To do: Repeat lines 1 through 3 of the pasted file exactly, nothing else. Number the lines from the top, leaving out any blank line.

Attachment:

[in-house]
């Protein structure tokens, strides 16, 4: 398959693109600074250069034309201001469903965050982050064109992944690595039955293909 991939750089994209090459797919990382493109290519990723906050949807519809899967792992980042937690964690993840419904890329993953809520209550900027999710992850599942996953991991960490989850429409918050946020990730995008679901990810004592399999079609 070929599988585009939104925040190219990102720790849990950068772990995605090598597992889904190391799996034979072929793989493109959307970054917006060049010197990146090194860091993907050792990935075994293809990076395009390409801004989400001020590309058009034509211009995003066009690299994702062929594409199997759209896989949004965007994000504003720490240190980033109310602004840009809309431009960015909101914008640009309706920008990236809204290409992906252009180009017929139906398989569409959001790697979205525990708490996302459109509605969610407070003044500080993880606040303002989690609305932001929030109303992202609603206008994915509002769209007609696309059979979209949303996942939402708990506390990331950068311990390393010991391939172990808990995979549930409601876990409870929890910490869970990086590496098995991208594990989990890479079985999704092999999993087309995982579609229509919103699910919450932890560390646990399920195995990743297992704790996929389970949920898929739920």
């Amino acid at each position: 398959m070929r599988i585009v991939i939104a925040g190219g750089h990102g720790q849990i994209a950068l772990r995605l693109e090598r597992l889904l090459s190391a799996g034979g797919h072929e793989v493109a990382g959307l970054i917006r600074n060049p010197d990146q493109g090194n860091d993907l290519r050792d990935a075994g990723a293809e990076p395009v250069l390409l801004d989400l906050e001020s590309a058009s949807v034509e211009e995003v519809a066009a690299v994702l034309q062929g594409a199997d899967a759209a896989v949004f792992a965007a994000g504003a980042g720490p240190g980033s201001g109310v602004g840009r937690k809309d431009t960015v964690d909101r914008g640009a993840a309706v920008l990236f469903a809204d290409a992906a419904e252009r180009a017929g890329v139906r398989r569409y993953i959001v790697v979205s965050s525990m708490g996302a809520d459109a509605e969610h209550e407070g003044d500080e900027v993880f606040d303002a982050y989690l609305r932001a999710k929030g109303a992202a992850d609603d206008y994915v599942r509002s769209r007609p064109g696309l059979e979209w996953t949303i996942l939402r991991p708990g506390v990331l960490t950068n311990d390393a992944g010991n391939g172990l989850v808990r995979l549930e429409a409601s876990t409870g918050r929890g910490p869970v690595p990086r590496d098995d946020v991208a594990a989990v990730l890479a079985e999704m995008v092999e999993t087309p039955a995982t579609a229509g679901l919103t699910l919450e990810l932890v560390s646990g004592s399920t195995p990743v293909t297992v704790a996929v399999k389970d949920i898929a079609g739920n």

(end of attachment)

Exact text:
[in-house]
């Protein structure tokens, strides 16, 4: 398959693109600074250069034309201001469903965050982050064109992944690595039955293909 991939750089994209090459797919990382493109290519990723906050949807519809899967792992980042937690964690993840419904890329993953809520209550900027999710992850599942996953991991960490989850429409918050946020990730995008679901990810004592399999079609 070929599988585009939104925040190219990102720790849990950068772990995605090598597992889904190391799996034979072929793989493109959307970054917006060049010197990146090194860091993907050792990935075994293809990076395009390409801004989400001020590309058009034509211009995003066009690299994702062929594409199997759209896989949004965007994000504003720490240190980033109310602004840009809309431009960015909101914008640009309706920008990236809204290409992906252009180009017929139906398989569409959001790697979205525990708490996302459109509605969610407070003044500080993880606040303002989690609305932001929030109303992202609603206008994915509002769209007609696309059979979209949303996942939402708990506390990331950068311990390393010991391939172990808990995979549930409601876990409870929890910490869970990086590496098995991208594990989990890479079985999704092999999993087309995982579609229509919103699910919450932890560390646990399920195995990743297992704790996929389970949920898929739920």
């Amino acid at each position: 398959m070929r599988i585009v991939i939104a925040g190219g750089h990102g720790q849990i994209a950068l772990r995605l693109e090598r597992l889904l090459s190391a799996g034979g797919h072929e793989v493109a990382g959307l970054i917006r600074n060049p010197d990146q493109g090194n860091d993907l290519r050792d990935a075994g990723a293809e990076p395009v250069l390409l801004d989400l906050e001020s590309a058009s949807v034509e211009e995003v519809a066009a690299v994702l034309q062929g594409a199997d899967a759209a896989v949004f792992a965007a994000g504003a980042g720490p240190g980033s201001g109310v602004g840009r937690k809309d431009t960015v964690d909101r914008g640009a993840a309706v920008l990236f469903a809204d290409a992906a419904e252009r180009a017929g890329v139906r398989r569409y993953i959001v790697v979205s965050s525990m708490g996302a809520d459109a509605e969610h209550e407070g003044d500080e900027v993880f606040d303002a982050y989690l609305r932001a999710k929030g109303a992202a992850d609603d206008y994915v599942r509002s769209r007609p064109g696309l059979e979209w996953t949303i996942l939402r991991p708990g506390v990331l960490t950068n311990d390393a992944g010991n391939g172990l989850v808990r995979l549930e429409a409601s876990t409870g918050r929890g910490p869970v690595p990086r590496d098995d946020v991208a594990a989990v990730l890479a079985e999704m995008v092999e999993t087309p039955a995982t579609a229509g679901l919103t699910l919450e990810l932890v560390s646990g004592s399920t195995p990743v293909t297992v704790a996929v399999k389970d949920i898929a079609g739920n």